In the Summer 2011 issue of Commonwealth Magazine State Senator Barry Finegold (D-Andover) charges in a “letter to the editor” that an article in the Spring 2011 issue presented a “misleading view of the city of Lawrence.” Finegold represents the Second Essex Middlesex District that includes the city of Lawrence and the towns of Andover, Dracut and Tewksbury. In order to give full measure to the Senator’s position, I’ve included the entire text of his letter.
Senator: Lawrence making progress
Your article, “Lawrence on the mat,” in CommonWealth’s spring issue painted a misleading view of the city of Lawrence, which I represent in the state Senate. Author Gabrielle Gurley claims that “there’s a desperate urgency to fill the city’s leadership void” and blames city officials for failing to attract new businesses to the area and provide a coherent vision for Lawrence’s future, thus perpetuating the poor economic base and transient population. I strongly disagree with this assumption.
Gurley is mistaken in asserting that there is no coherent group of leaders working systematically to address the issues faced by Lawrence and to articulate an economic strategy for its future. The story failed to pick up on a large number of residents, businesses, organizations, and government officials that are deeply committed to the well-being and future of the city. There is a coalition that is growing in size and strength that is determined to bring positive change to Lawrence.
First, let me be clear that I do not think the problems in Lawrence are insignificant or that they have simple solutions. However, our city’s position is not unlike the other 23 Gateway Cities in Massachusetts. All Gateway Cities continue to struggle with persistent unemployment, concentrated poverty, and high crime levels. These are real issues, and ones Lawrence must work to address, but, unfortunately, they are not unique to Lawrence.
Progress is being made on a variety of fronts. Arson, auto theft, and auto insurance fraud have fallen dramatically. The city moved all of its employees into the state’s Group Insurance Commission and, as a result, it will see about $23 million in savings. The City Council took a very tough vote last April and adopted a meals tax. Lawrence also contracted its trash collection operation to a private company in 2009, a measure that saves roughly $500,000 a year. The city is currently working on a plan to install parking meters—as noted by Gurley—not a popular decision, but a necessary one. The city has also worked to achieve concessions from public unions, a deeply difficult process for all involved.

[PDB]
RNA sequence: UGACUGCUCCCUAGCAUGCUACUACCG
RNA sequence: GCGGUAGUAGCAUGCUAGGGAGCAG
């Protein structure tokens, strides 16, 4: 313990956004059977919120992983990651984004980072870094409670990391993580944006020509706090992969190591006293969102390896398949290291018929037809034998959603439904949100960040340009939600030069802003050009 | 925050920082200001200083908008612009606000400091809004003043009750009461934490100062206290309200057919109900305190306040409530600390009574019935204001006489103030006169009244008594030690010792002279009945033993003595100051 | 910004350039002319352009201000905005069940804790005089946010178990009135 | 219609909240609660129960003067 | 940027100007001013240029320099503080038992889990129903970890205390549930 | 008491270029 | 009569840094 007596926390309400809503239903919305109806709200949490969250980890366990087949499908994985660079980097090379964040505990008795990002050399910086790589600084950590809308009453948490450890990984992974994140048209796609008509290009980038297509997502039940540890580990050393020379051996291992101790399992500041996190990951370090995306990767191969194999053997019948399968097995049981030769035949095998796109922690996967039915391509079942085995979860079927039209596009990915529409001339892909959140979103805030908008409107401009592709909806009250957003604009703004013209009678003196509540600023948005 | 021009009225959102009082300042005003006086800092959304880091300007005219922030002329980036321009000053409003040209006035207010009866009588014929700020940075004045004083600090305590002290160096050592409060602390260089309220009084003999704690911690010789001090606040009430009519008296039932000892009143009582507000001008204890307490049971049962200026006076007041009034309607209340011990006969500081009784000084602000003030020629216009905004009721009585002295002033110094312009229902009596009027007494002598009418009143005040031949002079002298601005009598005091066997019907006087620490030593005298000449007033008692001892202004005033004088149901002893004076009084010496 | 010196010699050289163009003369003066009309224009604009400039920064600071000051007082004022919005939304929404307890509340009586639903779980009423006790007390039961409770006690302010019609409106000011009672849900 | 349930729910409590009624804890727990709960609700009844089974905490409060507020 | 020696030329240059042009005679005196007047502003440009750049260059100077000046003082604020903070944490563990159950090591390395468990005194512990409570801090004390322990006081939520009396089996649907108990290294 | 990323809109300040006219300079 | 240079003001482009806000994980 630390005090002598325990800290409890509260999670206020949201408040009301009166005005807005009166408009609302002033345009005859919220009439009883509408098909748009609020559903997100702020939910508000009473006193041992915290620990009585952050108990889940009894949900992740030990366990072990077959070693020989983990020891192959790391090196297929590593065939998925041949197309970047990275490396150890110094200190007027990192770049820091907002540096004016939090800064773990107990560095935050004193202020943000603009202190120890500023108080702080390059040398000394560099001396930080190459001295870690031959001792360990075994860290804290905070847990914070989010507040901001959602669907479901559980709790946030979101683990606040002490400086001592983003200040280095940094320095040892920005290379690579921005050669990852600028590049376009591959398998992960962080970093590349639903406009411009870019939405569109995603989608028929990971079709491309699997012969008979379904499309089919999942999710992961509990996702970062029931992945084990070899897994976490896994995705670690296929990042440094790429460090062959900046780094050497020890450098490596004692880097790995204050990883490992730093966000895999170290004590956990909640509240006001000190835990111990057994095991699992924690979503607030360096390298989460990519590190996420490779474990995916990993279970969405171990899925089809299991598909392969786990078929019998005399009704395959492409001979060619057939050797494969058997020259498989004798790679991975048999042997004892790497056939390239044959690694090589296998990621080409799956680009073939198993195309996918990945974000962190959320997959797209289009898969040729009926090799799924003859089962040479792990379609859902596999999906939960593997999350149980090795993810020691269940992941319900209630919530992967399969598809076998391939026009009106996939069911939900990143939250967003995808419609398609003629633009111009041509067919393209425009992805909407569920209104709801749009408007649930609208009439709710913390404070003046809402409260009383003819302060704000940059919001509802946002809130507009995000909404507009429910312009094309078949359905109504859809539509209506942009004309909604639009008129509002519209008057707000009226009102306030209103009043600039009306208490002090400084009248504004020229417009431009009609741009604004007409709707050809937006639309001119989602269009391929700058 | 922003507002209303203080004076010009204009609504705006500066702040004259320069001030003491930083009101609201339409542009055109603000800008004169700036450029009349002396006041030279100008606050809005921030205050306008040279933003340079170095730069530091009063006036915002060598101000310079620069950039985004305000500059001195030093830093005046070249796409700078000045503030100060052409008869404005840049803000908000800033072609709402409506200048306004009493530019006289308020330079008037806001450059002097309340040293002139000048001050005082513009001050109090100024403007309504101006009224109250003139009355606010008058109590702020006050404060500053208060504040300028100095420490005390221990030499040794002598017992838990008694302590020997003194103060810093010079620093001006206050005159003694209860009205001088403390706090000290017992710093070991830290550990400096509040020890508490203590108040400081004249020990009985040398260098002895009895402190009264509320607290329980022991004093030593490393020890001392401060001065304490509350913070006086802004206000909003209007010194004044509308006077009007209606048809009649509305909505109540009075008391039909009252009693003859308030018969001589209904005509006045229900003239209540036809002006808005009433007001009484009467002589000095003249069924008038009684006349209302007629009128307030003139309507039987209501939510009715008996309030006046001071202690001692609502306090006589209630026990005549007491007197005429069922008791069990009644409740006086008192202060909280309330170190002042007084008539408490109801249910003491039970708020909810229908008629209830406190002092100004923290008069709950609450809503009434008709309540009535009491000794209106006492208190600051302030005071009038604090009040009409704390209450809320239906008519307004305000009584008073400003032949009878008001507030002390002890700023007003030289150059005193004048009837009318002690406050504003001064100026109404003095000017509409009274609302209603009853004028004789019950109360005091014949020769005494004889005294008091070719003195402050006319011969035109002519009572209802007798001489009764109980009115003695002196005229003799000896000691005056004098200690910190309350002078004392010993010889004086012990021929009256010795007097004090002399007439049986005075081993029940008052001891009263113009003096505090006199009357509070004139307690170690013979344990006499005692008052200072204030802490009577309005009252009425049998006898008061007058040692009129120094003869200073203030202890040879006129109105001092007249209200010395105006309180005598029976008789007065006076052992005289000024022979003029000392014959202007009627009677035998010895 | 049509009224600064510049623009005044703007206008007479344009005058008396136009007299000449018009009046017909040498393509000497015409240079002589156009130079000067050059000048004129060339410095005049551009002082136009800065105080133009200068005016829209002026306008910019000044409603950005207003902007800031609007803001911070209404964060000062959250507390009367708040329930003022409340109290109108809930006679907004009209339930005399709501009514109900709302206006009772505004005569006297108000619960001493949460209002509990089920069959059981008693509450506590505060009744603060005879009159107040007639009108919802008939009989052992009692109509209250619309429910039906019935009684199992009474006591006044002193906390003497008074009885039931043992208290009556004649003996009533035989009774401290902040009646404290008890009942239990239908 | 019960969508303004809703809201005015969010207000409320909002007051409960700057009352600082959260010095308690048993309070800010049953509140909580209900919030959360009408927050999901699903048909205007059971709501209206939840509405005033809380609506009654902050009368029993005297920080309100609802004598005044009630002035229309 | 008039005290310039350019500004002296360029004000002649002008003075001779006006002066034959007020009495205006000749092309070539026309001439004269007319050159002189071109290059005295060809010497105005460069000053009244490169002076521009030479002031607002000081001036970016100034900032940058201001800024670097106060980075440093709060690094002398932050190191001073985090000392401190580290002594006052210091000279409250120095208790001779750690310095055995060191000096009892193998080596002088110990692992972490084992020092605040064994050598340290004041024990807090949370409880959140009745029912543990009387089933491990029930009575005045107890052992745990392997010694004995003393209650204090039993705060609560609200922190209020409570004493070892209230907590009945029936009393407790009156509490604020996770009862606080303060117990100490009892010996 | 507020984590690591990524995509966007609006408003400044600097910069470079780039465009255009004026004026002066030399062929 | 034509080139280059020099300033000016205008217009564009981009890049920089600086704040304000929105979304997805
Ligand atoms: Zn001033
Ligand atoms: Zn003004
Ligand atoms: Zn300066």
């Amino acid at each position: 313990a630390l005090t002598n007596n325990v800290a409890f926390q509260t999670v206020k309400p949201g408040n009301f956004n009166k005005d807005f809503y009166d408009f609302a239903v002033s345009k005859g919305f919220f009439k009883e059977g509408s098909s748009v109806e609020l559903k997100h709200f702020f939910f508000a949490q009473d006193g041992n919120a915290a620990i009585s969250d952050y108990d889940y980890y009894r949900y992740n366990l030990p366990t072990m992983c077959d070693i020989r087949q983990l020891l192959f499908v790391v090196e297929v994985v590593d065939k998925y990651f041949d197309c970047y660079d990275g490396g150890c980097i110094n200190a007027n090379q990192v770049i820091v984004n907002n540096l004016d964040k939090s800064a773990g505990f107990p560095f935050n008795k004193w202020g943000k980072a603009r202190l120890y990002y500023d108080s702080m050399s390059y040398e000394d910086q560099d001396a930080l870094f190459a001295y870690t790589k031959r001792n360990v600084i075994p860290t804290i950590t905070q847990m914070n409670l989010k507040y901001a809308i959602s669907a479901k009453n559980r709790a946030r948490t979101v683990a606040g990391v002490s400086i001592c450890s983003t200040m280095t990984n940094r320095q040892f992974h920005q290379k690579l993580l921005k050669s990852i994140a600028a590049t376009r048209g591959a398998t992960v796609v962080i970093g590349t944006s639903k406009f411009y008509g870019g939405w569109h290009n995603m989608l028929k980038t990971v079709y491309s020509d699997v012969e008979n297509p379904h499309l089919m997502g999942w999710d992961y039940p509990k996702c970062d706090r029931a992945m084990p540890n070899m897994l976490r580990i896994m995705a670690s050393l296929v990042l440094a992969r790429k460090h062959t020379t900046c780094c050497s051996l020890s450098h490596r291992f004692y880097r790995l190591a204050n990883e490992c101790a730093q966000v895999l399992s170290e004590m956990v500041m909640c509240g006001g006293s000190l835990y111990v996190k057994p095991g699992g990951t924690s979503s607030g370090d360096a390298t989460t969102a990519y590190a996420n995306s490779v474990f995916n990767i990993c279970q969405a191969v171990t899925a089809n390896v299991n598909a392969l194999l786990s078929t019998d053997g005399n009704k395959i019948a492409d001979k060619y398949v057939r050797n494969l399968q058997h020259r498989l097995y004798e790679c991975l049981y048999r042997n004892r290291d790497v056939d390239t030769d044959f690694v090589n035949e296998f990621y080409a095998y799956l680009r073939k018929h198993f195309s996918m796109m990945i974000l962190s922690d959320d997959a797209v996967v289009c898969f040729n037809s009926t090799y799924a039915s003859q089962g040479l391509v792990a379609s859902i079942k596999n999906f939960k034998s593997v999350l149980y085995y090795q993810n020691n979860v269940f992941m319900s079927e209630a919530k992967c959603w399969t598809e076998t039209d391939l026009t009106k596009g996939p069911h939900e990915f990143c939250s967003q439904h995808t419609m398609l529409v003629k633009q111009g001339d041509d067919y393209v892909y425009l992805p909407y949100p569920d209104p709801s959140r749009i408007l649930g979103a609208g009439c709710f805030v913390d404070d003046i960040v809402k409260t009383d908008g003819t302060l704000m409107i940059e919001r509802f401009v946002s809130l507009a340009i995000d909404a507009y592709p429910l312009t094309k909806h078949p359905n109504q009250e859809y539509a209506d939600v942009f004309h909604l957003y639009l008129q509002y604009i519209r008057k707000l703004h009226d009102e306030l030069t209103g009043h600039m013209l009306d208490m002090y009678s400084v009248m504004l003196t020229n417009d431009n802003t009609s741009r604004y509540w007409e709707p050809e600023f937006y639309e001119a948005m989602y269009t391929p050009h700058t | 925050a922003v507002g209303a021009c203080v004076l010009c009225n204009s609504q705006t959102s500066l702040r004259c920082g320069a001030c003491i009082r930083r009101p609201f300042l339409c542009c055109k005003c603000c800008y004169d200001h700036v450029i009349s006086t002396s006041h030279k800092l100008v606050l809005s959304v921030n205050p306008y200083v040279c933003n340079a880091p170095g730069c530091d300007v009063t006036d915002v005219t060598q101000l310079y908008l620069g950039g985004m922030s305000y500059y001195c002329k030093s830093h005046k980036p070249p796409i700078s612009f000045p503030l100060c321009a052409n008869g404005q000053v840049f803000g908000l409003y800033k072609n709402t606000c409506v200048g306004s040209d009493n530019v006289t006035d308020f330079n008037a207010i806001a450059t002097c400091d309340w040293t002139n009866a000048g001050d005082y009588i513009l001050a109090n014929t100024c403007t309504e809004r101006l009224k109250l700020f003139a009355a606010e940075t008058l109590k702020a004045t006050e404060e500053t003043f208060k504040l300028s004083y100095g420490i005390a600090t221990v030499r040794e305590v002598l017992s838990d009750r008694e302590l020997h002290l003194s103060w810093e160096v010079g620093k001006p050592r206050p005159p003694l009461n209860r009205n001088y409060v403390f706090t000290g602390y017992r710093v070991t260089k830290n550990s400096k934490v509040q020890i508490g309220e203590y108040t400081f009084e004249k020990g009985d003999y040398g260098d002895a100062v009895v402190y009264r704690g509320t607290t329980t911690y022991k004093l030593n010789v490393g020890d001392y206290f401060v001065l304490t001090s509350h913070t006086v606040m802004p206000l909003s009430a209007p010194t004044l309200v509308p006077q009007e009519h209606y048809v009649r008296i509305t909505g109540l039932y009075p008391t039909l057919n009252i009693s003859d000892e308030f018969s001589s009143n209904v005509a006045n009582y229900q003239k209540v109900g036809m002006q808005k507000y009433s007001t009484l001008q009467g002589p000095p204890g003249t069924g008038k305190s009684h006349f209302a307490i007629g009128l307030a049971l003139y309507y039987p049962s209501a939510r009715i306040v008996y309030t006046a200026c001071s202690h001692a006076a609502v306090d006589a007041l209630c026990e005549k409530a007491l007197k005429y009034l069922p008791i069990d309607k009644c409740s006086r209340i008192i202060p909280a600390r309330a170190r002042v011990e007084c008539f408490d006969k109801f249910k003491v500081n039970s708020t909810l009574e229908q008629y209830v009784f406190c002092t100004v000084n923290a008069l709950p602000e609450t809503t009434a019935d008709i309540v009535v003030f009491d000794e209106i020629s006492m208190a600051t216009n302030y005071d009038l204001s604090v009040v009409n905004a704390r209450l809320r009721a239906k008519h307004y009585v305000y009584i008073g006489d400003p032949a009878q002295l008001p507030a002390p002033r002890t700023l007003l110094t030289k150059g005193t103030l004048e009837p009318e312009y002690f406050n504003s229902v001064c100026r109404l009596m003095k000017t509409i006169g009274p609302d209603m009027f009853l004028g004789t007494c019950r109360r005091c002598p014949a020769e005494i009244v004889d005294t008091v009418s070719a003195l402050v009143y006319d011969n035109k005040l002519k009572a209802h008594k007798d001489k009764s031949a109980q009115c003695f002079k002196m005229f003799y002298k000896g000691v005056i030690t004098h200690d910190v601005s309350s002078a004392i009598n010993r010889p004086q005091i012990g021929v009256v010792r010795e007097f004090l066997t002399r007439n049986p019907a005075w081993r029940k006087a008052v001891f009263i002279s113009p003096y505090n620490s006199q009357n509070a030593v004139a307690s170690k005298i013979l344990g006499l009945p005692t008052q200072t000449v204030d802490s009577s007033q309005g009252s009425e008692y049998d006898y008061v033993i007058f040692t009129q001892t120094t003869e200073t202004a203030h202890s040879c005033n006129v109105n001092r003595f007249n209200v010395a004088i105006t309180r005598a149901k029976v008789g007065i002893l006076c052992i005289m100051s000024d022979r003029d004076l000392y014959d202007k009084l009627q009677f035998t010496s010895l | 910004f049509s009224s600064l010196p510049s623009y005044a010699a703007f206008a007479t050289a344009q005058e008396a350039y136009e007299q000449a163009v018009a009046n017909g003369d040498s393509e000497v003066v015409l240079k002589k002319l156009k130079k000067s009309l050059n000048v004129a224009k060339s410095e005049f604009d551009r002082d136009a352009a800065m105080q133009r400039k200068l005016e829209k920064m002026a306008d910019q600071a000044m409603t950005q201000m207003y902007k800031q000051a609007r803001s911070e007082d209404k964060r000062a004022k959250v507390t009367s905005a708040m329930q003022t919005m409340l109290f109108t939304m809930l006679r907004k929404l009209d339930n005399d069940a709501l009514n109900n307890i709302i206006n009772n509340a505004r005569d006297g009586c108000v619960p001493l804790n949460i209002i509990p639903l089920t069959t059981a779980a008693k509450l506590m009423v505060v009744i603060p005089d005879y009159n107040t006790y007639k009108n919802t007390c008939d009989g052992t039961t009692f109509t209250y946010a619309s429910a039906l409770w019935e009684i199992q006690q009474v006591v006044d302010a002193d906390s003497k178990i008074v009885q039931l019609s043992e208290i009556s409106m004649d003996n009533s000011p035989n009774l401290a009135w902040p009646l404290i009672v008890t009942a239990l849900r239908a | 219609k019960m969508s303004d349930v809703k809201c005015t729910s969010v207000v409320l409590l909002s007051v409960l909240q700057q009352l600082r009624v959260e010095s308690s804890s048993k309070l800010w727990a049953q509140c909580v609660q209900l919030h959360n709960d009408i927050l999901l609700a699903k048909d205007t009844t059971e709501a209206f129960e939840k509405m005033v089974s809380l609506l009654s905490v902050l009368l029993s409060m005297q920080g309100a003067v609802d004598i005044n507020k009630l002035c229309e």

According to financial overseer Robert Nunes, overall fiscal discipline in managing the city’s budget by the mayor and the city council has led to Lawrence accumulating a $5.4 million budget surplus. It was the first positive certification of a surplus by the Department of Revenue in six years. These changes are evidence Lawrence’s elected officials are willing to take difficult votes and make difficult decisions.
New small businesses are cropping up around the city, specifically Café Verde and Terra Luna on Essex Street. Gurley mentions Northern Essex Community College’s new $27-million allied health and technology center on Essex Street, but misses the crucial role this new building will play in the revitalization of downtown.
Gurley does mention the mayor’s successful courtship of J.S.B. Industries and their Muffin Town location in the city—this did not happen overnight or just by the persuasion of one person. The Merrimack Valley Chamber of Commerce, a group consistently working with the administration and small businesses to build crucial networks, as well as the state and federal delegation, all played a part in this venture. Solectria Renewables is another example of an expanding business in the city fostered by a coalition of proactive Lawrencians.
Gurley recognizes the award-winning work being done by Lawrence CommunityWorks but failed to see all of the other community organizations committed to the city, including Mill Cities Community Investment, Groundwork Lawrence, and 10 very active neighborhood organizations.
There is still much work to be done; however, the idea that no one is working to improve the current condition of the city is simply untrue. There is, in fact, a coalition of dedicated and concerned stakeholders working together, a coalition that includes the City Council, the Patrick administration, the state and local delegation, local business leaders, community-based organizations, and, while there can be conflict, city departments like the police department. This group is working together toward a common vision—one that is shared by the people of Lawrence —and our best work is done when we work together in unison toward our goal of revitalizing these seven square miles.
Sen. Barry Finegold